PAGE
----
Visual Design as a part of design process – 5 examples

With visual design, it becomes much easier to put ourselves in the shoes of the client and end-user of the space, allowing us to consider various options and functionalities that we can propose.

Traditional construction projects have relied on 2D documents, but they often present a few typical challenges. Firstly, the process of producing visual materials is slow. It involves using different software to create 2D images, and the creation of sales collateral may be outsourced to a third party, further extending the production time.

Secondly, the problem lies in the difficulty of comprehending the overall situation and making decisions based solely on 2D images. Understanding the complete picture and making informed choices using only 2D images can be extremely challenging.

Which one helps you picture the project?

From seeing to experiencing

Modern visual design is fast and facilitates decision-making. It allows the plan to resemble the final result, making it much easier to comprehend the overall picture. When the end result is visible, it becomes natural to determine whether it is pleasing or if any further changes are desired.

Producing visual materials is relatively quick because we create all the material under one roof using a single software. Making changes is also seamless with real-time rendering: when a modification is made on the modelling side, it is immediately visible to the user.

When alternatives can be presented in an easily comprehensible format, there is a greater likelihood of creating a space solution that pleases the client and/or user, aligning with their desires and goals. In visual design, we utilize a variety of options tailored to the project, including 2D images, 360° images, videos, and virtual reality (VR).

How we utilize visual design

Since visual design serves as a valuable tool in various stages of construction projects, we utilize it extensively in different types of projects, such as land allocation competitions, space planning, additional and complementary construction, as well as the production of marketing materials.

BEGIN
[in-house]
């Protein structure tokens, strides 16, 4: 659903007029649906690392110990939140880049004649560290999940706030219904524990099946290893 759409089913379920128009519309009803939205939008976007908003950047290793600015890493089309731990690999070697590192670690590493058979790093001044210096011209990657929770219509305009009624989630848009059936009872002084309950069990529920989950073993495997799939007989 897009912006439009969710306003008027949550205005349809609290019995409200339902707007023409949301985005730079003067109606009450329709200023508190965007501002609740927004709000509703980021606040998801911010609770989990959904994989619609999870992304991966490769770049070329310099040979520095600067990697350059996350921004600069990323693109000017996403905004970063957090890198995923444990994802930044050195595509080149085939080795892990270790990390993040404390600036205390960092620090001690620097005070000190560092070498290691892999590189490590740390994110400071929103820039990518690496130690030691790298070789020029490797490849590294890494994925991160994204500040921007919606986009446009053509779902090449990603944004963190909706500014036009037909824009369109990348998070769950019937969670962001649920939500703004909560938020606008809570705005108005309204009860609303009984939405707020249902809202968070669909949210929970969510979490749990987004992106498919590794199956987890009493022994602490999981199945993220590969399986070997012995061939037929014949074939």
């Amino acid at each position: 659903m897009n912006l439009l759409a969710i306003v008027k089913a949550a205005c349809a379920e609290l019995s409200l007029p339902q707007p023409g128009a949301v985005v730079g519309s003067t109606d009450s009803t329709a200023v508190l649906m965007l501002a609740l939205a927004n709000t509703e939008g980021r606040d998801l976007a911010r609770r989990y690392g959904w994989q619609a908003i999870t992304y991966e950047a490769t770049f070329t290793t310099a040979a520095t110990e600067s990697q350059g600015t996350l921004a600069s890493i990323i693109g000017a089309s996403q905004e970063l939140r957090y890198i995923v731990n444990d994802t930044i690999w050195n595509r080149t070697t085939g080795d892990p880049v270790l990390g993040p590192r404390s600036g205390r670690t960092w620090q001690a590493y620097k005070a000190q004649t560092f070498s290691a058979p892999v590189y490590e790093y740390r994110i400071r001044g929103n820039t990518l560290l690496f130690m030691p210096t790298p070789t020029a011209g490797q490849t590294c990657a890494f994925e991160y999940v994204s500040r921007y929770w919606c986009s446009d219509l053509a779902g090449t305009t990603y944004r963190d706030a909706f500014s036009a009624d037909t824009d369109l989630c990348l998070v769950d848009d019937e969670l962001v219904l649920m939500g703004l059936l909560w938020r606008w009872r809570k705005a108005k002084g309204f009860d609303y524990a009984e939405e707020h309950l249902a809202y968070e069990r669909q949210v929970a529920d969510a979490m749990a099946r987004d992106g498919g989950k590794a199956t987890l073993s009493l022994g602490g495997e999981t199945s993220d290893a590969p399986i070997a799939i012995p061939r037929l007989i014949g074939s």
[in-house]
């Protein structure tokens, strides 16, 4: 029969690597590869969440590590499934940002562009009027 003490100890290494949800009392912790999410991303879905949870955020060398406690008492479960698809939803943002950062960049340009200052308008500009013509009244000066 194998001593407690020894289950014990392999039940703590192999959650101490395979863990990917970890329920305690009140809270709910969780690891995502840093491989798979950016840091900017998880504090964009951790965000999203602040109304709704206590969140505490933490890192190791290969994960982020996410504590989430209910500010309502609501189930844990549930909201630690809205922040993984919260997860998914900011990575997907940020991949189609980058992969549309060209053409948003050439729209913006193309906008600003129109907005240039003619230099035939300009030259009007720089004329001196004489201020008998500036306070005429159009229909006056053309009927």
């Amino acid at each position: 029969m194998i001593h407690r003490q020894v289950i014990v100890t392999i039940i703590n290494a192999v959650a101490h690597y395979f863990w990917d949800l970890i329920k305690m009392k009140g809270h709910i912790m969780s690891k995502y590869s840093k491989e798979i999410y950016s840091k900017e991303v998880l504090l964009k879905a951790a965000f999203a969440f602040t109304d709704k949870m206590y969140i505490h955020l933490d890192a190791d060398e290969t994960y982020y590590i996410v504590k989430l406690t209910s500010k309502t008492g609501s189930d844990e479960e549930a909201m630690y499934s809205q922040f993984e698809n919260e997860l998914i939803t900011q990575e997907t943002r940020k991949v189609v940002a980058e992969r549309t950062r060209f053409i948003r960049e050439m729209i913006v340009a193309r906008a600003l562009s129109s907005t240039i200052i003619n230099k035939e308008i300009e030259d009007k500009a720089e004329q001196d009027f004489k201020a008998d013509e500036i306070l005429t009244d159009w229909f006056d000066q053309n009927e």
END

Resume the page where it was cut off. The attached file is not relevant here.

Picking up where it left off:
Land allocation competition

When competing for a plot of land, we employ visual design to create a mass model of the plot based on the building rights and the concept of the collaborating company. We outline the facade of the building and propose a design for the yard. We refine this visual material in collaboration with the contractor or other stakeholders.

An example of land allocation competition material

Space planning

Visualizing the space plan for new construction helps the client and user to better understand the functionality of the space. In the space plan, certain areas can be modeled in detail if necessary.

Example of space planning

Additional construction

We designed a two-story extension for a four-story residential building from the 1950s located in Kaakinmaa, Tampere. The initial goal was to determine if such an extension was possible. It was important that the building’s appearance would remain largely unchanged, with the facades and roof shape staying the same.

A visual model of the building was created to simulate the impact of the extension on aspects such as its integration into the street view, the effect of shading on the surrounding area, and the placement of additional parking on the site. The model allowed us to clearly show the residents the end result of the project in an understandable manner, without requiring familiarity with the presentation methods typically used in architectural design.

Example of additional construction

Supplementary construction

For As Oy Vilusenharju in Tampere, we designed options for the consideration of the zoning plan, aiming to incorporate an additional residential apartment building and a parking hall on their plot. The condominium’s concerns were focused on potential obstruction of views and the reduction of the courtyard area.

The existing apartment building was modeled in terms of its facades, while the new apartment building was outlined in the plan as both a taller and a shorter alternative. The parking hall was also modeled to complete the overall design.

Through visual design, we were able to show the client how the plot would look after the construction of the apartment building. How access to the parking hall would be provided, how the hall would fit into the street view, the possibilities for the remaining courtyard area, and the potential impact of the new apartment building on views and natural light.

Example of supplementary construction

Marketing Material

Visual design enables the production of promotional materials for pre-marketing purposes directly from the modelled content. Options include traditional post-processed 2D images, 360° images of apartment types and videos showcasing both the exterior and interior spaces. These options are not limited to one choice. The best part is that you can accomplish them without the need to hire an external party.

On the left, visualized picture and on the right, end-result.